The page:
Although it’s tough on agriculture, the snow and cold does have its benefits when it comes to agriculture.
The 2018–2019 winter season wasn’t as impressive in the way of snow totals as the previous year.
But, officials say the snow we received couldn’t have come at a better time.
They say not only does the snow provide moisture come spring, it also helps protect crops.
“Essentially it insulates the plants from the cold, said John Miller, Research Scientist with the Western Triangle Ag Research Center. “It also insulates the plants from the winds we get in this part of Montana.”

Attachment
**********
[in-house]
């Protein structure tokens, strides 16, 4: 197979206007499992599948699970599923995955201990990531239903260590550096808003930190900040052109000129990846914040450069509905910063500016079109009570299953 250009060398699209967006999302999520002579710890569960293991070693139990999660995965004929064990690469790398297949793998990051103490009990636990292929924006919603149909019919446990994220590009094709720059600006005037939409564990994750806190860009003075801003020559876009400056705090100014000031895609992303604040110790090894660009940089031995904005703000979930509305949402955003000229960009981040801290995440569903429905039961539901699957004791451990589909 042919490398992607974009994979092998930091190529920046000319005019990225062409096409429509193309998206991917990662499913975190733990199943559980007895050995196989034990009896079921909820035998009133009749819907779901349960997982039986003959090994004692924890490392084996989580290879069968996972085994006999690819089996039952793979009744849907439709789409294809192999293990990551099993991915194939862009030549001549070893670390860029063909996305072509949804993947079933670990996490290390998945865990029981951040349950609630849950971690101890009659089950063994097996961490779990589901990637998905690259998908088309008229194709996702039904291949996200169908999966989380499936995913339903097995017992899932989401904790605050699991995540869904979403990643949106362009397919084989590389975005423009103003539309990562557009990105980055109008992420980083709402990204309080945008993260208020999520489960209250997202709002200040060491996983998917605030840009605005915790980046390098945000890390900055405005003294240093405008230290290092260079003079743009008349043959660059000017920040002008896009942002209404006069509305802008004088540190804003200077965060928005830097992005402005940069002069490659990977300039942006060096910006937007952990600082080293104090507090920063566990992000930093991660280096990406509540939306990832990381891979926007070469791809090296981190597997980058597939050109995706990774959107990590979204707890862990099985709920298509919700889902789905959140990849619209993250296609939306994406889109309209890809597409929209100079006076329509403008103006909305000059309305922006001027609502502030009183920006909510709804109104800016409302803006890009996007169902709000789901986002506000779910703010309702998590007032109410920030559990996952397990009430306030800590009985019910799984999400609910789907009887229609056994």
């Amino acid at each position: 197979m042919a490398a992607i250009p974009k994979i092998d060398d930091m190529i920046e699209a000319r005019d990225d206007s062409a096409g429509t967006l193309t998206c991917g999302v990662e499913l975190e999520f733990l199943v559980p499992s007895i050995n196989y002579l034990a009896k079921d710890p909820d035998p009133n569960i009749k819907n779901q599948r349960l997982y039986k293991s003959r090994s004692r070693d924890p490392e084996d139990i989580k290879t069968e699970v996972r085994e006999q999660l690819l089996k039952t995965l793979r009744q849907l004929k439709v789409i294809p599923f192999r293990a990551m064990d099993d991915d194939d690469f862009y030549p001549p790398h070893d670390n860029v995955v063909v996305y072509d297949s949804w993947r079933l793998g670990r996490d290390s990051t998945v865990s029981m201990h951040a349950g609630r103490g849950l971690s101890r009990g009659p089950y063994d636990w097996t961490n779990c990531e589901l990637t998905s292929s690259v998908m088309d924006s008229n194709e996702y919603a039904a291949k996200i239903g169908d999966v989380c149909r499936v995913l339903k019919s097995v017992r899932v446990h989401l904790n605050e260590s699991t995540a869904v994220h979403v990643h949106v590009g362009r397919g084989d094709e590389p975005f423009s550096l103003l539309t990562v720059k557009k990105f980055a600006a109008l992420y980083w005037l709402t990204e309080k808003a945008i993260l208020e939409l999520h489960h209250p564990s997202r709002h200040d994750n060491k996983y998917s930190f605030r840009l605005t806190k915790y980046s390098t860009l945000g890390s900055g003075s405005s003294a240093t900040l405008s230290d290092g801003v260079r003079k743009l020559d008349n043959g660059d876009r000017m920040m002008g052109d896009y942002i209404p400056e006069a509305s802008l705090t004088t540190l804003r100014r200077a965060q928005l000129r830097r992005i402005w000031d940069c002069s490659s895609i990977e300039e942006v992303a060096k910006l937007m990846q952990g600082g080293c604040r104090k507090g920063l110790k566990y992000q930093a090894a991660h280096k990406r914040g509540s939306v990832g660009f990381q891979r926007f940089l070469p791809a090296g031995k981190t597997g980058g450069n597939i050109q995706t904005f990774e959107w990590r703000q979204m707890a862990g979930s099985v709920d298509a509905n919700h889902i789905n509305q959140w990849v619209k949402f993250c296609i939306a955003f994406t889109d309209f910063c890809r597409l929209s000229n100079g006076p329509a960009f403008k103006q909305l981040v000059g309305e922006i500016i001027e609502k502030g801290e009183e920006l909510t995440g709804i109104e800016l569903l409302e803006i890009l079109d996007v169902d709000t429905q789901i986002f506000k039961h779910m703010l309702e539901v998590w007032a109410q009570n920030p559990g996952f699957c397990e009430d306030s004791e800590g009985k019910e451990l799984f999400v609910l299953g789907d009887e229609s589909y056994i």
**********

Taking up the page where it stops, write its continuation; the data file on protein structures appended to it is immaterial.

The snow and cold can also cause a delay plant growth, in turn affecting insect populations.
According to Entomologist Dr. Gadi Reddy with the Western Triangle Ag Research Center, if a plant grows slowly and doesn’t produce flowers, some insect populations can decline because of the inability for them to feed and lay eggs.
“The Wheat Midge for example, their diapausing larvae goes into the soil so extreme temperatures,” said Dr. Reddy, “That can kill those populations.”
However unfortunately, officials are left to examine the impacts on a case-by-case basis.
“But maybe not a Saw Fly because Saw Fly diapausing larvae is inside the wheat stubble and is well protected and also produced certain chemicals to protect from around the body” said Reddy.
The bottom line is although the harsh elements may have had some impacts on insects, the greatest benefit from this winter was the timely snowfall.